Queremos una reforma migratoria más corta porque no es justo pedir a un campesino trabajar 10 años más en un trabajo tan duro. No es justo decir a alguien que ya ha pasado 20 años trabajando en este país, pagando sus impuestos, cuidando por su familia, que tendrá que esperar 13 años más.

Queremos una reforma accesible porque muchos en esta comunidad no tienen mucho dinero y solamente trabajamos, trabajamos, trabajamos para pagar la renta, mantener nuestros hijos, y sobrevivir. No es justo que el gobierno pide más dinero que no tenemos.

Todos los seres humanos buscan vivir una vida feliz

En esta vigilia pedimos unidad de la comunidad de Norristown por todas aquellas personas que han sido deportadas de nuestra comunidad, por las familias separadas, y principalmente por los niños victimados de este Sistema.

Pedimos al Señor Congresista Jim Gerlach y al Congresista Pat Meehan que pasen una reforma que sí va a ayudar a los inmigrantes. Sí, necesitamos que los políticos aprueben una reforma migratoria, pero no como está escrito ahora. Deben escuchar a nuestras exigencias y pasar una reforma que tiene un camino a la ciudadanía accesible para cualquiera persona a pesar de su nivel de ingreso. Necesitamos que estos y otros políticos nos ayuden durante este período difícil. ¡Exigimos una reforma ahora que nos ayudará con la ciudadanía y también detendrá las deportaciones!

Aquí estamos luchando por nuestros sueños, sueños de todos los inmigrantes. No podemos esperar más.

JUNTOS Organizes Press conference in response to Law Enforcement Raids in South Philadelphia

On July 3rd, Juntos and the Latino-Immigrant community of South Philadelphia organized a community-led press conference in response to reports of possible raids and abuses against the community. One week after the community was awaken in the early hours of the morning by law enforcement agents barging into people’s homes, community leaders got together and decided that enough was enough and that they had to speak up against these injustices if they hoped for them to stop.

On Wednesday June 23, Juntos received multiple reports of possible cases of abuse against the community in South Philadelphia by agents from different law enforcement agencies, including the FBI, local police, and ICE where they raided residential properties on 7th, 8th and  9th Street in South Philadelphia. Officers forcibly entered homes without clearly presenting warrants and provided little to no interpretation when questioning Spanish speaking community members. One community member described how officers, who were searching for her brother, woke her children up from their beds, took her brother out at gun point in front of the family and told her she was not allowed to speak Spanish while she attempted to console her crying children. After her husband and her brother were fingerprinted in their home her husband was then coerced to leave his house where he was then arrested and is now being held for deportation.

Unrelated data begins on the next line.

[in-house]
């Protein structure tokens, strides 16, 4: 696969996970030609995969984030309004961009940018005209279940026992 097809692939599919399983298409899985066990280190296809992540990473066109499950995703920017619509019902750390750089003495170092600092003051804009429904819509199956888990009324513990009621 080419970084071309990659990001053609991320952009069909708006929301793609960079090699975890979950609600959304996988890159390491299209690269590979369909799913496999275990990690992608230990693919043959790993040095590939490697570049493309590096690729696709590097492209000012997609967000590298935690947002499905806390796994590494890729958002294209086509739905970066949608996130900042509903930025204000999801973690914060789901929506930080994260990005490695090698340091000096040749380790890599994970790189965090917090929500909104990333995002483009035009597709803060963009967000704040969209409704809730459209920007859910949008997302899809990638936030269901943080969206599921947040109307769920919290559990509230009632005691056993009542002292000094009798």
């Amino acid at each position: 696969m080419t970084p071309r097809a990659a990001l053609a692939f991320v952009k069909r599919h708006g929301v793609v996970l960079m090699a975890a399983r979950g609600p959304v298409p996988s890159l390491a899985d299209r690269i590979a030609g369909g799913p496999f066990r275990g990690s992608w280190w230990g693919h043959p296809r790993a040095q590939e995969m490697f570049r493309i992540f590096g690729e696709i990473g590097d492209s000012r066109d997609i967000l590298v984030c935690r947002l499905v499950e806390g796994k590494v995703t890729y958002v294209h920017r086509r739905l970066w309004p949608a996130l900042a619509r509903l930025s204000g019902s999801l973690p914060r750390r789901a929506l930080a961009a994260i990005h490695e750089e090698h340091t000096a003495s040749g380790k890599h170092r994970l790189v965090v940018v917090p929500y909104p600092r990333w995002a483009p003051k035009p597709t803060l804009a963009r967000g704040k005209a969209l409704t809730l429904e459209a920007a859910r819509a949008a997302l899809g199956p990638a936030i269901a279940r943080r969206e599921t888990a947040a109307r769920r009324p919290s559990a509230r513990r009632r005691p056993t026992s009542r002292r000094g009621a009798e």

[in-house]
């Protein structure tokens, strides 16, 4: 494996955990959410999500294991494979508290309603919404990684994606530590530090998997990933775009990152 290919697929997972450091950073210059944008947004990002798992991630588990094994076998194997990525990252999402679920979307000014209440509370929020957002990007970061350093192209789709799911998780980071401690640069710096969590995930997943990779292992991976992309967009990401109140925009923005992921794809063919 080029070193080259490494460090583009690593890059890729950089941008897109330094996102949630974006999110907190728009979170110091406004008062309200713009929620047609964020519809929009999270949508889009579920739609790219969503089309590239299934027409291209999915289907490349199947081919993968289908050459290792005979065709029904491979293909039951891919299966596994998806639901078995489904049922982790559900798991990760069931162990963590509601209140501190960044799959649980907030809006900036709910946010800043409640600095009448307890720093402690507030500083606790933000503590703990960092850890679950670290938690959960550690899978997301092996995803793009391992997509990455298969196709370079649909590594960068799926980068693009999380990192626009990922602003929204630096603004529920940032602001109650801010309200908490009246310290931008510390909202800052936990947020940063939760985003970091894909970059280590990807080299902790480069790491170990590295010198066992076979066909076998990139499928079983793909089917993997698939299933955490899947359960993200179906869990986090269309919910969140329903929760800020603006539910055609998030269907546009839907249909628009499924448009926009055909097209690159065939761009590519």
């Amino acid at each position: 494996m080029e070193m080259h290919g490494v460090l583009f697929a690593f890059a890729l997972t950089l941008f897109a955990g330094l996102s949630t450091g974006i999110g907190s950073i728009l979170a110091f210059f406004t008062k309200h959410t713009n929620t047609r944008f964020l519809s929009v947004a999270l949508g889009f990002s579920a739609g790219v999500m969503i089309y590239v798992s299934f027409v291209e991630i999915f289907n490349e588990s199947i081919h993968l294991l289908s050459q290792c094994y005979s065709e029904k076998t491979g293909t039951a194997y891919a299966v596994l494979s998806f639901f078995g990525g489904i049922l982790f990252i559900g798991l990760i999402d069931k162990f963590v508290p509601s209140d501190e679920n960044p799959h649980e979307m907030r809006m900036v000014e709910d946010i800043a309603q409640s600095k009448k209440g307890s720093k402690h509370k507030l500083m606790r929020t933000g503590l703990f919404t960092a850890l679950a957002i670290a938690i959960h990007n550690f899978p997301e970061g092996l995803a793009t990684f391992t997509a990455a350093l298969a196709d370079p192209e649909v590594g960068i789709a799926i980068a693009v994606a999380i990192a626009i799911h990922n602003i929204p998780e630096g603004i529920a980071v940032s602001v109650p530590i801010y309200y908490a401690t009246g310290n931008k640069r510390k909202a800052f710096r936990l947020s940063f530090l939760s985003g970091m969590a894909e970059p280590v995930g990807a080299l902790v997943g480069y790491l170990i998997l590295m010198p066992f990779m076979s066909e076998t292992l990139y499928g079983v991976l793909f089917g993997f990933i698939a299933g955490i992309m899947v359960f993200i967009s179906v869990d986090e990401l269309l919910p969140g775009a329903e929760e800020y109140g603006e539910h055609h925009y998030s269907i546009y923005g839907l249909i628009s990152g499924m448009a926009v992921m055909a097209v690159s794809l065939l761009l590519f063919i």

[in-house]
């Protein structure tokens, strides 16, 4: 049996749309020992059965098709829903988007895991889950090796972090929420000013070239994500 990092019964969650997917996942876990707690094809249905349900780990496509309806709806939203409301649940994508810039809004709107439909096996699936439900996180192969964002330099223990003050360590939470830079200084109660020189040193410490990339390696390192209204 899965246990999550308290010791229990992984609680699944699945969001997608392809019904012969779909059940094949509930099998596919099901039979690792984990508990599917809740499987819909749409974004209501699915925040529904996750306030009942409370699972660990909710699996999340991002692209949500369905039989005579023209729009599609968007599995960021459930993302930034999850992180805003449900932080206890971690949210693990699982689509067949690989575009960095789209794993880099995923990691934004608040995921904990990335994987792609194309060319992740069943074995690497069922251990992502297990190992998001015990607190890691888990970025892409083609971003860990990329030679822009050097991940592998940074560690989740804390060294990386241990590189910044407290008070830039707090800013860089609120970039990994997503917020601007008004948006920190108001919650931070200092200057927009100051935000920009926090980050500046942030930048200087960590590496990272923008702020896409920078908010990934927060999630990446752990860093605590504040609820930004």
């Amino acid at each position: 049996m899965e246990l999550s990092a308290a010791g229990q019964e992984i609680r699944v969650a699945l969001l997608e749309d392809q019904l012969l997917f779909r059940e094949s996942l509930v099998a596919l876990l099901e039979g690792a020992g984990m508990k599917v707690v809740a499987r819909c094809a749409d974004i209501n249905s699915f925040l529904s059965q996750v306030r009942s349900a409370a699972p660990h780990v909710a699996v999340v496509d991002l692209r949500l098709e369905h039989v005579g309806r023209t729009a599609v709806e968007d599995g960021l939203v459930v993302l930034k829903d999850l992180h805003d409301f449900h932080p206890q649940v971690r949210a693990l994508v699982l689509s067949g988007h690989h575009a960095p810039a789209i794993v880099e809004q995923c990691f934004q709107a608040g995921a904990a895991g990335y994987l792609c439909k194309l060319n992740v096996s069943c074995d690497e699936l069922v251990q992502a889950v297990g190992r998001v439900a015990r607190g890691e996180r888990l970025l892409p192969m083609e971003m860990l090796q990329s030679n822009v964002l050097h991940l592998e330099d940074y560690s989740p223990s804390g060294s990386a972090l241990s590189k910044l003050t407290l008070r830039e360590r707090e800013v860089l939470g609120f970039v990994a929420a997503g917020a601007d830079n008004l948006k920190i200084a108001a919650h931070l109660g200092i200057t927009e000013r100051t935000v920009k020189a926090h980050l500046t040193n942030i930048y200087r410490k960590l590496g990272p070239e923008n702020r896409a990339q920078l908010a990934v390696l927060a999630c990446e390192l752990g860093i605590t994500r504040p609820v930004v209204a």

Another incident, described by Juntos youth leaders, officers questioned two children under the age of 18 without parental supervision and refused to allow the children to see their parents after they repeatedly asked to be let out of questioning. This intimidation by local police force instills fear into the immigrant community, weakening the trust between police and those they serve.

Last week’s raid have left the immigrant community in a state of fear, some too afraid to leave their homes and all of this happened one day before the U.S. Senate approved SB. 744, the current immigration reform bill (click here to read our response on SB.744).  Erika Almiron, Executive Director of Juntos states, “Immigrant communities have suffered great loss due to an unjust immigration system; one that separates and breaks apart our families.  As immigration reform is being debated nationally we MUST end the unjust deportations that destroy our families locally as well as address rebuilding trust between our local police department and the community.” 

Please see pictures of our event below